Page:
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Reducing Risk of Stroke in Patients with TIA

Authors

Mary Beth Nierengarten

Results of a randomized, double-blind, placebo-controlled, multicenter trial [N Engl J Med. 2013;doi:10.1056/NEJMoa1215340] show that the combination of clopidogrel and aspirin is superior to aspirin alone for reducing the risk of stroke among patients with transient ischemic attack (TIA) without increasing the risk of hemorrhage when used within 24 hours after the onset of symptoms.

Patients who experience a TIA are at increased risk of stroke during the first weeks after the TIA or minor ischemic stroke. Prior studies on the efficacy of combined clopidogrel and aspirin have not shown a benefit over aspirin alone in this setting; however, according to researchers, the earlier studies did not look at the benefit when used early after TIA when patients are at highest risk of stroke.

To evaluate the efficacy and safety of combination clopidogrel and aspirin in reducing the risk of recurrent stroke in patients with acute high-risk TIA, investigators randomized 5170 patients with stroke or TIA to combination clopidogrel and aspirin (n=2584) (clopidogrel was given at an initial dose of 300 mg followed by 75 mg per day for 90 days plus 75 mg per day of aspirin for 21 days) or to placebo plus aspirin (n=2586; 75 mg per day for 90 days) within 24 hours after the onset of minor ischemic stroke or high-risk TIA.

Minor ischemic stroke was defined by a score of ≤3 at the time of randomization on the National Institutes of Health Stroke Scale and high-risk TIA was defined as a focal brain ischemia with resolution of symptoms within 24 hours after onset plus a moderate-to-high risk of stroke recurrence. Patients were randomized between October 2009 and July 2012.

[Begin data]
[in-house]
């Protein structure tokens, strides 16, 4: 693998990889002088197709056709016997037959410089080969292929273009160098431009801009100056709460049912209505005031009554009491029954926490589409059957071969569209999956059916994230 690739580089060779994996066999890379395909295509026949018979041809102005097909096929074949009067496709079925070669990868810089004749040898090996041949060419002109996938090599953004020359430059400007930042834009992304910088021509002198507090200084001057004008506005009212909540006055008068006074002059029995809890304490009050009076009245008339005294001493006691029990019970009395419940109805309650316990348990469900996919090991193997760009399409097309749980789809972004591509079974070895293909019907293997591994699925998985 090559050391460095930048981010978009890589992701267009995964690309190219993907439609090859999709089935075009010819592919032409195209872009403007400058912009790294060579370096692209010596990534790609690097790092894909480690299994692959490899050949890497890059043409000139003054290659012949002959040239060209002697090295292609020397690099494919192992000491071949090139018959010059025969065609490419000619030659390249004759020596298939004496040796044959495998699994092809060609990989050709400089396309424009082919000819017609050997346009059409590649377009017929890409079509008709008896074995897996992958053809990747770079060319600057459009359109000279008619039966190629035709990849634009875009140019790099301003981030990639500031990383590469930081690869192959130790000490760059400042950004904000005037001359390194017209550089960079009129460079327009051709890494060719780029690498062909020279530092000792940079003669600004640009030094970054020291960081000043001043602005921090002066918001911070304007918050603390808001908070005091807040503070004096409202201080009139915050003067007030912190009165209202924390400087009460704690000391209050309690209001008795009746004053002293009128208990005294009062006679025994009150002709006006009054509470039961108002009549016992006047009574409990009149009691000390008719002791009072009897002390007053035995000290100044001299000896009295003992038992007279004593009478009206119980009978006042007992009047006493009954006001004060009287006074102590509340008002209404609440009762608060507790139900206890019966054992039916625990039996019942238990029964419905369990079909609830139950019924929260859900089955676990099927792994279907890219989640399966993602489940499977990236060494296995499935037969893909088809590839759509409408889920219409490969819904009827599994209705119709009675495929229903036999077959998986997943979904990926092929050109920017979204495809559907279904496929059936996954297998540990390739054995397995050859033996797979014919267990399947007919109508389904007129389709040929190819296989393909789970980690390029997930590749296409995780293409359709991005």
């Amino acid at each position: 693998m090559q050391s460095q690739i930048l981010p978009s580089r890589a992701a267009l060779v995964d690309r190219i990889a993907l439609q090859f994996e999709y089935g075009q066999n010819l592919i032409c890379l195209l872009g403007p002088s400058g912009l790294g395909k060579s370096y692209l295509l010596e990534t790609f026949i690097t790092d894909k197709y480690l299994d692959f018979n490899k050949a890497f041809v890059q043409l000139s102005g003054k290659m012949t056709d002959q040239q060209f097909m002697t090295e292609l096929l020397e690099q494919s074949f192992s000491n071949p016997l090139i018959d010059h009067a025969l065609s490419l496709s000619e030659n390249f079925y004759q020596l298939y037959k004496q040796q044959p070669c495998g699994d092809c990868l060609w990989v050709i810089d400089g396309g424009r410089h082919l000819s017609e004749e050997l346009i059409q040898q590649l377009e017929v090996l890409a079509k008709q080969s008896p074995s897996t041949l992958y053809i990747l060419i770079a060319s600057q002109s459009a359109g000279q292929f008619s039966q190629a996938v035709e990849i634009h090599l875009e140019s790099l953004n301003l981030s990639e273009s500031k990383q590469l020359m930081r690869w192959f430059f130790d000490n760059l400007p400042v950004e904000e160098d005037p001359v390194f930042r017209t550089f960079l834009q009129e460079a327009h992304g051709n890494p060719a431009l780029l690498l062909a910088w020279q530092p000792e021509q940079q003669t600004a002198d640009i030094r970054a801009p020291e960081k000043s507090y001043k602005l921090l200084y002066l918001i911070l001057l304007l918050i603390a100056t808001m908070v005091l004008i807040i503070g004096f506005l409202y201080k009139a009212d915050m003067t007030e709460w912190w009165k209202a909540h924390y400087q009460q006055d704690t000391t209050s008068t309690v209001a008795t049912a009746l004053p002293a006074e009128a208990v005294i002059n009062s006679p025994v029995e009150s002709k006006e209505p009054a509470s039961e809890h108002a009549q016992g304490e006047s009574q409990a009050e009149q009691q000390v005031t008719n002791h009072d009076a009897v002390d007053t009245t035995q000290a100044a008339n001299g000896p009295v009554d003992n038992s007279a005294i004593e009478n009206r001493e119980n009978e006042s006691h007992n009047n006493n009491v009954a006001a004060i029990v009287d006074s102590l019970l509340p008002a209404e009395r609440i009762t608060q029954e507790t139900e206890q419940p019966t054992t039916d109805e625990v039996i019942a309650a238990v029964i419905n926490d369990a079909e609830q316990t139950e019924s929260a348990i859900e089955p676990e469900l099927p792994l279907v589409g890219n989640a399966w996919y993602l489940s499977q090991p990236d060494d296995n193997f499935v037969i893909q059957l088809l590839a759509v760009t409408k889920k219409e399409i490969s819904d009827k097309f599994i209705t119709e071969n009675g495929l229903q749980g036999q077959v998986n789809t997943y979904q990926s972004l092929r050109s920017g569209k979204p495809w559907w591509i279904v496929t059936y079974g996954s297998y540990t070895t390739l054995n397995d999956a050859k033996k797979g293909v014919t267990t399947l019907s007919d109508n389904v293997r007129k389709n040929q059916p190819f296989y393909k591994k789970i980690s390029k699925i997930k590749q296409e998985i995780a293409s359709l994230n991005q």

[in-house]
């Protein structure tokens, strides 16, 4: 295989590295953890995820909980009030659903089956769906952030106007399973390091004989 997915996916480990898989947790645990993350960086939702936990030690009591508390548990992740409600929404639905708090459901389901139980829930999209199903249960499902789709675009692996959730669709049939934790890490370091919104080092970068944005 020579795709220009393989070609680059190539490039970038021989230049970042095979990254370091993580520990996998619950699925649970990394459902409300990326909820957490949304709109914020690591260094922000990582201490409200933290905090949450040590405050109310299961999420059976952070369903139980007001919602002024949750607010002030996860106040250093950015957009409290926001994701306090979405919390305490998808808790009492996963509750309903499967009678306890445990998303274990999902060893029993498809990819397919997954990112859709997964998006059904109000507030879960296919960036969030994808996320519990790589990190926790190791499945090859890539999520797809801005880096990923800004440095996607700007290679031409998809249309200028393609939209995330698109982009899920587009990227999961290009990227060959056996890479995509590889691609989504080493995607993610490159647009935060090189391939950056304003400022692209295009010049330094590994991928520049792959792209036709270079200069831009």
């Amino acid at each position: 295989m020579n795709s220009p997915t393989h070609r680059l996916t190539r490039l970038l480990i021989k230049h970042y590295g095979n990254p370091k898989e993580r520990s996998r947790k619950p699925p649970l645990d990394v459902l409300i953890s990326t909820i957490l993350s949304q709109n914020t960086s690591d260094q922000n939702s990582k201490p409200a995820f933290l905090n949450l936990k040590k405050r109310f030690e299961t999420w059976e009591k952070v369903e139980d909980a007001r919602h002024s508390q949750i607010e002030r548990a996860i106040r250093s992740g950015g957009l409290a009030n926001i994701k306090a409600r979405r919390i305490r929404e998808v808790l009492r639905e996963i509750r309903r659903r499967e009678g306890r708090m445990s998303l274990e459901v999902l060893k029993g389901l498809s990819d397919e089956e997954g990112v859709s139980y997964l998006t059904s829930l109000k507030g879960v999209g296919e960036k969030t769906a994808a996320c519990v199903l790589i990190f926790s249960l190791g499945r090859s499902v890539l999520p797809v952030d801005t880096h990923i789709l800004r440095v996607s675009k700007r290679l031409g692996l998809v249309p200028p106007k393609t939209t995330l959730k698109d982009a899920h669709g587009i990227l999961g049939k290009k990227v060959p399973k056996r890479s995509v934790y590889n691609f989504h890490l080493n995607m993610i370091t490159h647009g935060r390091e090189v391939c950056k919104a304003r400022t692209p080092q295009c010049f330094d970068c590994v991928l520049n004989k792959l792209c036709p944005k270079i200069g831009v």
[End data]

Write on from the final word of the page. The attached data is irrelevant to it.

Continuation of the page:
Patients included in the study were at least 40 years of age and were able to start the study drug within 24 hours of symptom onset. Patients with image-detected hemorrhage or other conditions such as major nonischemic brain disease, along with women of childbearing age not using contraception, were excluded. No patients enrolled in the study received treatment with thrombolysis around the time of randomization.

Patients were similar between the 2 groups, with a median age of 62 years, and 33.8% were female. Most patients had a history of hypertension (65.7%), had diabetes (21.1%), and were current or former smokers (43.0%).

The primary efficacy outcome of the study was the occurrence of stroke during 90 days of follow-up. The primary safety outcome was a moderate-to-severe bleeding event.

Based on an intention-to-treat analysis, the study found a significant reduction in stroke in patients treated with combined clopidogrel and aspirin compared to aspirin alone (8.2% vs 11.7%). The hazard ratio [HR] was 0.68 (95% confidence interval, 0.57-0.81, P<.001).

No difference was found in the rate of moderate or severe hemorrhage between the combined clopidogrel and aspirin group and aspirin-alone group (0.3% each, P=.73).

According to the authors, the superior benefit of clopidogrel and aspirin in this study compared to prior studies that found no benefit may be due to the patient population in the current study that included patients who were at particularly high risk for recurrent ischemia and at low risk of hemorrhage.

The authors also noted that the survival curves for patients free of stroke were particularly steep in the first few days, after which the rates of strokes between the 2 treatment groups were similar.

Based on this, the authors stated, “Treatment with clopidogrel and aspirin as soon as possible after symptom onset is likely to produce the greatest absolute benefit since ischemic event rates are highest in the initial hours after symptoms appear.”

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